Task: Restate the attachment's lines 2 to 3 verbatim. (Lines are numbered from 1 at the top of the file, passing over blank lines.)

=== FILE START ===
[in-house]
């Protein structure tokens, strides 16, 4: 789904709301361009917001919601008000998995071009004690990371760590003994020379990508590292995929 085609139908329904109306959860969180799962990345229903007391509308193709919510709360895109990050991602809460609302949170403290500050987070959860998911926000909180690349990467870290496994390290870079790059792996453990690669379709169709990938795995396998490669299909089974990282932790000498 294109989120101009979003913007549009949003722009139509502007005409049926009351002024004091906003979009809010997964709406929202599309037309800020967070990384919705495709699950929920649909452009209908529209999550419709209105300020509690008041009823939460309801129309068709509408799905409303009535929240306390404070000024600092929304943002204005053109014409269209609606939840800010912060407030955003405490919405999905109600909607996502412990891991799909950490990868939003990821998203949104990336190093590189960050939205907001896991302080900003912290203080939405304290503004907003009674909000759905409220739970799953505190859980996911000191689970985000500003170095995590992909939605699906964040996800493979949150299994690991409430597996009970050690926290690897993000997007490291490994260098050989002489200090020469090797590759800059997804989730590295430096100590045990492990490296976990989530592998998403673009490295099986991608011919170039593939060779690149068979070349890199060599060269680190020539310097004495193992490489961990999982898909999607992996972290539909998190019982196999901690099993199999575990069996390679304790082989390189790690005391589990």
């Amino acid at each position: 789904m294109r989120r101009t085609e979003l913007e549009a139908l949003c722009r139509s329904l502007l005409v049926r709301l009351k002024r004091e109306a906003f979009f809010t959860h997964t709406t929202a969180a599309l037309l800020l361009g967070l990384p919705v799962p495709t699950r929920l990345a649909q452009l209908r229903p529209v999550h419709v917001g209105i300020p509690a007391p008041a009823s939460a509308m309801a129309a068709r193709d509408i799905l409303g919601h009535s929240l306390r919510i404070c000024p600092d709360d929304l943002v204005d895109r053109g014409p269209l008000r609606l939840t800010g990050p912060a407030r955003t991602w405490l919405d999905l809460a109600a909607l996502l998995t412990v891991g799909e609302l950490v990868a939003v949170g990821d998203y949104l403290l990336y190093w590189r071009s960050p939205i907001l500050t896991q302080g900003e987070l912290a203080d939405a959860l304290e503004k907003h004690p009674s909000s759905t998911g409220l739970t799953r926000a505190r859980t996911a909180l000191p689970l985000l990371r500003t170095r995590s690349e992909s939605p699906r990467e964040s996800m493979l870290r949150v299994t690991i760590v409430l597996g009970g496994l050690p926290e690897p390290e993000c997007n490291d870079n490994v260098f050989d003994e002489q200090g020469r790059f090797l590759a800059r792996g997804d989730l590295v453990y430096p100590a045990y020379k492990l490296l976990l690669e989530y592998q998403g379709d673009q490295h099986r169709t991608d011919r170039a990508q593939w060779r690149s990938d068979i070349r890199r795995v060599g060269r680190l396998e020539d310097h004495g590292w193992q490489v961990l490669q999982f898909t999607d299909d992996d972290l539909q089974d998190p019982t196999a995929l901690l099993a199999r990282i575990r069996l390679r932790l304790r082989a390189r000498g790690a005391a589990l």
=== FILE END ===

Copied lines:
């Protein structure tokens, strides 16, 4: 789904709301361009917001919601008000998995071009004690990371760590003994020379990508590292995929 085609139908329904109306959860969180799962990345229903007391509308193709919510709360895109990050991602809460609302949170403290500050987070959860998911926000909180690349990467870290496994390290870079790059792996453990690669379709169709990938795995396998490669299909089974990282932790000498 294109989120101009979003913007549009949003722009139509502007005409049926009351002024004091906003979009809010997964709406929202599309037309800020967070990384919705495709699950929920649909452009209908529209999550419709209105300020509690008041009823939460309801129309068709509408799905409303009535929240306390404070000024600092929304943002204005053109014409269209609606939840800010912060407030955003405490919405999905109600909607996502412990891991799909950490990868939003990821998203949104990336190093590189960050939205907001896991302080900003912290203080939405304290503004907003009674909000759905409220739970799953505190859980996911000191689970985000500003170095995590992909939605699906964040996800493979949150299994690991409430597996009970050690926290690897993000997007490291490994260098050989002489200090020469090797590759800059997804989730590295430096100590045990492990490296976990989530592998998403673009490295099986991608011919170039593939060779690149068979070349890199060599060269680190020539310097004495193992490489961990999982898909999607992996972290539909998190019982196999901690099993199999575990069996390679304790082989390189790690005391589990």
């Amino acid at each position: 789904m294109r989120r101009t085609e979003l913007e549009a139908l949003c722009r139509s329904l502007l005409v049926r709301l009351k002024r004091e109306a906003f979009f809010t959860h997964t709406t929202a969180a599309l037309l800020l361009g967070l990384p919705v799962p495709t699950r929920l990345a649909q452009l209908r229903p529209v999550h419709v917001g209105i300020p509690a007391p008041a009823s939460a509308m309801a129309a068709r193709d509408i799905l409303g919601h009535s929240l306390r919510i404070c000024p600092d709360d929304l943002v204005d895109r053109g014409p269209l008000r609606l939840t800010g990050p912060a407030r955003t991602w405490l919405d999905l809460a109600a909607l996502l998995t412990v891991g799909e609302l950490v990868a939003v949170g990821d998203y949104l403290l990336y190093w590189r071009s960050p939205i907001l500050t896991q302080g900003e987070l912290a203080d939405a959860l304290e503004k907003h004690p009674s909000s759905t998911g409220l739970t799953r926000a505190r859980t996911a909180l000191p689970l985000l990371r500003t170095r995590s690349e992909s939605p699906r990467e964040s996800m493979l870290r949150v299994t690991i760590v409430l597996g009970g496994l050690p926290e690897p390290e993000c997007n490291d870079n490994v260098f050989d003994e002489q200090g020469r790059f090797l590759a800059r792996g997804d989730l590295v453990y430096p100590a045990y020379k492990l490296l976990l690669e989530y592998q998403g379709d673009q490295h099986r169709t991608d011919r170039a990508q593939w060779r690149s990938d068979i070349r890199r795995v060599g060269r680190l396998e020539d310097h004495g590292w193992q490489v961990l490669q999982f898909t999607d299909d992996d972290l539909q089974d998190p019982t196999a995929l901690l099993a199999r990282i575990r069996l390679r932790l304790r082989a390189r000498g790690a005391a589990l």